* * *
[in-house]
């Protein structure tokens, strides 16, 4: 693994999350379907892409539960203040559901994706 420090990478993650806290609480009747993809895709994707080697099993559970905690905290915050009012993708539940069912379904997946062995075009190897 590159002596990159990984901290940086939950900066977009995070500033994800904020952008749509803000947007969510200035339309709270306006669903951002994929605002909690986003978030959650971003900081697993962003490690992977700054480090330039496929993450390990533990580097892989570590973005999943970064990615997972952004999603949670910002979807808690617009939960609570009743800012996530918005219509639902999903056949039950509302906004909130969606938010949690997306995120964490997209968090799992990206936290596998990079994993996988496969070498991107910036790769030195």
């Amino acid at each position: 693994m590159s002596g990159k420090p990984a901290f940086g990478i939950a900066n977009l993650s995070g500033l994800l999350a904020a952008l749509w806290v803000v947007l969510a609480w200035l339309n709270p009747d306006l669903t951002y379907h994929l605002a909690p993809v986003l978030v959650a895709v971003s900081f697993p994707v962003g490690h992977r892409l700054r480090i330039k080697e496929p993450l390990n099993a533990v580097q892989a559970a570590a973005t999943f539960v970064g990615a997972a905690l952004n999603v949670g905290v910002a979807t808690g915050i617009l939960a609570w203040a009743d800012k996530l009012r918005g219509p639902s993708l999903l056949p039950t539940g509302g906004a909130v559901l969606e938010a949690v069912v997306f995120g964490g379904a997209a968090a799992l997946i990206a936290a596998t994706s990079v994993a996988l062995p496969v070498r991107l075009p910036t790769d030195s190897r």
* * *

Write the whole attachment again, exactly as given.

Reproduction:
[in-house]
């Protein structure tokens, strides 16, 4: 693994999350379907892409539960203040559901994706 420090990478993650806290609480009747993809895709994707080697099993559970905690905290915050009012993708539940069912379904997946062995075009190897 590159002596990159990984901290940086939950900066977009995070500033994800904020952008749509803000947007969510200035339309709270306006669903951002994929605002909690986003978030959650971003900081697993962003490690992977700054480090330039496929993450390990533990580097892989570590973005999943970064990615997972952004999603949670910002979807808690617009939960609570009743800012996530918005219509639902999903056949039950509302906004909130969606938010949690997306995120964490997209968090799992990206936290596998990079994993996988496969070498991107910036790769030195």
């Amino acid at each position: 693994m590159s002596g990159k420090p990984a901290f940086g990478i939950a900066n977009l993650s995070g500033l994800l999350a904020a952008l749509w806290v803000v947007l969510a609480w200035l339309n709270p009747d306006l669903t951002y379907h994929l605002a909690p993809v986003l978030v959650a895709v971003s900081f697993p994707v962003g490690h992977r892409l700054r480090i330039k080697e496929p993450l390990n099993a533990v580097q892989a559970a570590a973005t999943f539960v970064g990615a997972a905690l952004n999603v949670g905290v910002a979807t808690g915050i617009l939960a609570w203040a009743d800012k996530l009012r918005g219509p639902s993708l999903l056949p039950t539940g509302g906004a909130v559901l969606e938010a949690v069912v997306f995120g964490g379904a997209a968090a799992l997946i990206a936290a596998t994706s990079v994993a996988l062995p496969v070498r991107l075009p910036t790769d030195s190897r």